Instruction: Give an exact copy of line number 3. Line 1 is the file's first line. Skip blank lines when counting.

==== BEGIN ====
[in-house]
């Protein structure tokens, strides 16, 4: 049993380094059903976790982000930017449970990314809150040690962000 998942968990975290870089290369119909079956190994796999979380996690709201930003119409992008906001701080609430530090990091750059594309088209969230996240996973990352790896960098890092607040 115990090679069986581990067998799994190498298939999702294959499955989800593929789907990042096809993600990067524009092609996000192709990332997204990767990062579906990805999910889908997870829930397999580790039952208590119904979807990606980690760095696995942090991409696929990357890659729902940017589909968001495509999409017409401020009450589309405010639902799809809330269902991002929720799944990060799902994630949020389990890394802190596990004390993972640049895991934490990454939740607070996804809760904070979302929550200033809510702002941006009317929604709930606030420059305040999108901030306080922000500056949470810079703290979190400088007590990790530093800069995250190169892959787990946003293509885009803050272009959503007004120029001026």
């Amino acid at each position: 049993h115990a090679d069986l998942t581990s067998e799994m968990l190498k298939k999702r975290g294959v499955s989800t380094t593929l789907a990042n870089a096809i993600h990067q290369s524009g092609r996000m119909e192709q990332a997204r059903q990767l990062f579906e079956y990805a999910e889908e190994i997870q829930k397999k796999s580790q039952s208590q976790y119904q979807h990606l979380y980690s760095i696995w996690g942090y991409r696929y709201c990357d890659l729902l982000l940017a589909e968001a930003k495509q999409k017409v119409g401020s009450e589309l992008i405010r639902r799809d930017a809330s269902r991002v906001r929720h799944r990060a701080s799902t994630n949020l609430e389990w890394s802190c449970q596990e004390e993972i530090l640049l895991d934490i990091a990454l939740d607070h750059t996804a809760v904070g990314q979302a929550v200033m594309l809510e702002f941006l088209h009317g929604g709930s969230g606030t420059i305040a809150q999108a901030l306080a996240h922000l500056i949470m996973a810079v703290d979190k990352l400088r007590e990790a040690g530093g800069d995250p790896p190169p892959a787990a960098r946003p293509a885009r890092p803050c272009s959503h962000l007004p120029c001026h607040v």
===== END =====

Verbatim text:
């Amino acid at each position: 049993h115990a090679d069986l998942t581990s067998e799994m968990l190498k298939k999702r975290g294959v499955s989800t380094t593929l789907a990042n870089a096809i993600h990067q290369s524009g092609r996000m119909e192709q990332a997204r059903q990767l990062f579906e079956y990805a999910e889908e190994i997870q829930k397999k796999s580790q039952s208590q976790y119904q979807h990606l979380y980690s760095i696995w996690g942090y991409r696929y709201c990357d890659l729902l982000l940017a589909e968001a930003k495509q999409k017409v119409g401020s009450e589309l992008i405010r639902r799809d930017a809330s269902r991002v906001r929720h799944r990060a701080s799902t994630n949020l609430e389990w890394s802190c449970q596990e004390e993972i530090l640049l895991d934490i990091a990454l939740d607070h750059t996804a809760v904070g990314q979302a929550v200033m594309l809510e702002f941006l088209h009317g929604g709930s969230g606030t420059i305040a809150q999108a901030l306080a996240h922000l500056i949470m996973a810079v703290d979190k990352l400088r007590e990790a040690g530093g800069d995250p790896p190169p892959a787990a960098r946003p293509a885009r890092p803050c272009s959503h962000l007004p120029c001026h607040v």